October 28th, 6-7pm
The Kudzu Crossroads: Queer, Southern, Artist - A Panel
Southern Queers have taken up the fight against what Jack Halberstam named metronormativity; that is, the believe that queer people cannot be liberated in rural areas. This panel seeks to examine the narrative possibilities of leaving and staying in the rural south, the aesthetics and ethics of each, and the spiritual haunting unique to those both Queer and Southern. Artists will share both their personal experience and their creative work in a dialog that addresses the responsibility of the Queer Southern artist to contend with a traumatic past and how we situate ourselves as transplants or natives from a troubled place, in a troubled country, during a troubled time.
The panel is free, but registration through Eventbrite is required. Please register here: https://tinyurl.com/y5refrfy
If you are able, a small donation to our hosts, the Bureau of General Services—Queer Division, is greatly appreciated. You can make a donation when you register. While the Bureau is not able to run the physical space during the pandemic, the Bureau continues to host virtual events like this one and to sell books on their new online store: https://bgsqd.com/store/
For more on Kintsugi Books, see https://www.dudgrickbevins.com/kintsugibooks
Panelist: Jill Fredenburg is an author and filmmaker from Memphis, Tennessee. Her first book, LGBTQ+ Revolution 2.0, is a celebratory collection of narratives from queer-identifying individuals who have yet to see adequate representation in traditional media. She now runs A Sign on the Door, a digital publication by and for folks who want to share in productive cultural critique. You can find her book in stores and online and reach out to @JillFredenburg on most social media platforms
Panelist: Marie Hinson is an artist cultivating care and insurrection in poetry, performance and documentary cinematography. Raised in rural Appalachia, she lived in Philadelphia for almost ten years after college. Her recent chapbook, Please Remit My Qubits (The Operating System, 2020) shakes at the lines between her trans embodiment and extractive technologies in placemaking and imagination. In 2019 she debuted her first full length, site transformative performance, Stop on the object / move on the image, at the Philadelphia Museum of Art. Her verite documentary work focuses on portraits of artists and places. Marie’s upcoming directorial debut, Frank Bey, was supported by the 2019 IFP Documentary Lab and the 2019 Chicken and Egg Nest Knight Fellowship. Her first documentary feature as a cinematographer, Queer Genius, premiered at Frameline43.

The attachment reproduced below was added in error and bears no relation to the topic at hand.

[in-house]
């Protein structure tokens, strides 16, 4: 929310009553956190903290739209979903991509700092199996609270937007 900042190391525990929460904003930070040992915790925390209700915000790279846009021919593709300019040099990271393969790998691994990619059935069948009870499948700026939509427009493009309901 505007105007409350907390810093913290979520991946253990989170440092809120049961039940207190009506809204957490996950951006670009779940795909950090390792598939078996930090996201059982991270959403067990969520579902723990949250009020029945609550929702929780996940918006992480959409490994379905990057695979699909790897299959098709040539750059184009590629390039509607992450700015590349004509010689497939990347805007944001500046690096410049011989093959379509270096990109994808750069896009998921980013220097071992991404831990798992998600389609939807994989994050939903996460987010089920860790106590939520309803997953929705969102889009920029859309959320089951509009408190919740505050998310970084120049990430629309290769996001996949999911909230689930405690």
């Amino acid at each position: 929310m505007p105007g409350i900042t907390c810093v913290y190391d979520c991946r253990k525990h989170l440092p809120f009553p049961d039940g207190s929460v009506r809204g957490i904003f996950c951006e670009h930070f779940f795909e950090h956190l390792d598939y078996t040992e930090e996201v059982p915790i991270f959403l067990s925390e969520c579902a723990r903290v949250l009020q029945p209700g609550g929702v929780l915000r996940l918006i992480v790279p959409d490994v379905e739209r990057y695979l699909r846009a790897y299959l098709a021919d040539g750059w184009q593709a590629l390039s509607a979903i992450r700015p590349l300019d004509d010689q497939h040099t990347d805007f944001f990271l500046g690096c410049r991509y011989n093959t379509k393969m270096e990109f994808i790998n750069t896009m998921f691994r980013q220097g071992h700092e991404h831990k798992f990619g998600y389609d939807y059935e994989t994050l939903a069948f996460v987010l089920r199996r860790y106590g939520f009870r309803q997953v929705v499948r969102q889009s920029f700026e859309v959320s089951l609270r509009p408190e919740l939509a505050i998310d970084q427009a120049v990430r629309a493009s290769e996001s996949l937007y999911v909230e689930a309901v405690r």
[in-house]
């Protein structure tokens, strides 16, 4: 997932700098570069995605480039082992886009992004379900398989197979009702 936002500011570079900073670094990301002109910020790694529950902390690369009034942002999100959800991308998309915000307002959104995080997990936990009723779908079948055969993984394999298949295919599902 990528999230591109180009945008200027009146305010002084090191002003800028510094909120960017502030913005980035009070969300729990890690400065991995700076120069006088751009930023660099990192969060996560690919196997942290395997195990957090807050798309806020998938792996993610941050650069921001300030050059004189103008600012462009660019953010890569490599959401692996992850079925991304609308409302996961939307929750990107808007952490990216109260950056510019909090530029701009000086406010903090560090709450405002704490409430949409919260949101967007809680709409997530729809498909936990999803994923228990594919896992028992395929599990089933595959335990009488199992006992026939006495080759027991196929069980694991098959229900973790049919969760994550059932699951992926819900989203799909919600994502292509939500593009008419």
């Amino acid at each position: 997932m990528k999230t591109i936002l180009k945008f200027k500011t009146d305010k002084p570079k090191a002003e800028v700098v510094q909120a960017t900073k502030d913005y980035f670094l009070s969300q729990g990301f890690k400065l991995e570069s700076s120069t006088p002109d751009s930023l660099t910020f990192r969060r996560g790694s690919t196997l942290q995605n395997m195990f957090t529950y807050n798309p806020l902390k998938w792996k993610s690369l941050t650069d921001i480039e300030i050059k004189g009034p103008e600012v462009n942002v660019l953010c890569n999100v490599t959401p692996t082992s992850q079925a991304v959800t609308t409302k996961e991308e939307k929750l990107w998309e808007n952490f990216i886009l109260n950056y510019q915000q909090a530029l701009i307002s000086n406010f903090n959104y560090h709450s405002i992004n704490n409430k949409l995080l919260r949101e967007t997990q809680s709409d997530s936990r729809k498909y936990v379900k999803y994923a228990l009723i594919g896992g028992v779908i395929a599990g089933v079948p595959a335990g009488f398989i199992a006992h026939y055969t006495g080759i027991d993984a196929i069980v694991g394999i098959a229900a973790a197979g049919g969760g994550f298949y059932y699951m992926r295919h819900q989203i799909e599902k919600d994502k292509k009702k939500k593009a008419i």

Panelist: Kyle Jackson is a writer, actor, stage director and creative teacher originally from New Orleans, Louisiana. He has appeared in numerous stage productions, including A Raisin in the Sun, An Enemy of the People, You Can't Take It With You, The Brothers Size, The Bluest Eye, The Amen Corner and Marley: A Bob Marley Musical. In 2014, his original play BOY was presented at the Fresh Fruit Festival in New York City. In 2015, he directed the Baltimore Annex Theater's production of Robert O'Hara's Insurrection: Holding History, which won Best Play of 2015 at the Baltimore City Paper's Best of Baltimore Awards. Currently, he serves as Deputy Editor of Bear World Magazine, an online lifestyle magazine for the larger, more hairy members of the queer community, and he is also the host of the Bear World Podcast. He received a BA in Theatre Arts from Morgan State University, an MS in Arts Administration from Drexel University and attended the British American Drama Academy's Midsummer in Oxford Program in 2017. He currently spends the bulk of his time between New York City and London, where his husband resides.
Panelist: Jeff Mann grew up in Covington, Virginia, and Hinton, West Virginia, receiving degrees in English and forestry from West Virginia University. His poetry, fiction, and essays have appeared in many publications, including Arts and Letters, Prairie Schooner, Shenandoah, Willow Springs, The Gay and Lesbian Review Worldwide, Crab Orchard Review, and Appalachian Heritage. He has published three award-winning poetry chapbooks, Bliss, Mountain Fireflies, and Flint Shards from Sussex; five full-length books of poetry, Bones Washed with Wine, On the Tongue, Ash: Poems from Norse Mythology, A Romantic Mann, and Rebels; two collections of personal essays, Edge: Travels of an Appalachian Leather Bear and Binding the God: Ursine Essays from the Mountain South; three novellas, Devoured, included in Masters of Midnight: Erotic Tales of the Vampire, Camp Allegheny, included in History’s Passion: Stories of Sex Before Stonewall, and The Saga of Einar and Gisli, included in On the Run: Tales of Gay Pursuit and Passion; five novels, Fog: A Novel of Desire and Reprisal, which won the Pauline Réage Novel Award, Purgatory: A Novel of the Civil War, which won a Rainbow Award, Cub, Country, and Salvation: A Novel of the Civil War, which won both a Lambda Literary Award and the Pauline Réage Novel Award; a book of poetry and memoir, Loving Mountains, Loving Men; and three volumes of short fiction, Desire and Devour: Stories of Blood and Sweat, Consent: Bondage Tales, and A History of Barbed Wire, which won a Lambda Literary Award. In 2013, he was inducted into the Saints and Sinners Literary Festival Hall of Fame. He teaches creative writing at Virginia Tech in Blacksburg, Virginia.
Panelist: Karlié Rodríguez is a writer, translator, and theorist from Mayagüez, Puerto Rico. Their work has appeared in American Book Review, Rogue Agent, Sabanas Magazine, and a/b: Auto/Biography Studies. It is also forthcoming in El humor es cosa seria, a Puerto Rican anthology of humorous writing. Their geographical time is split between Georgia, Florida, and Puerto Rico.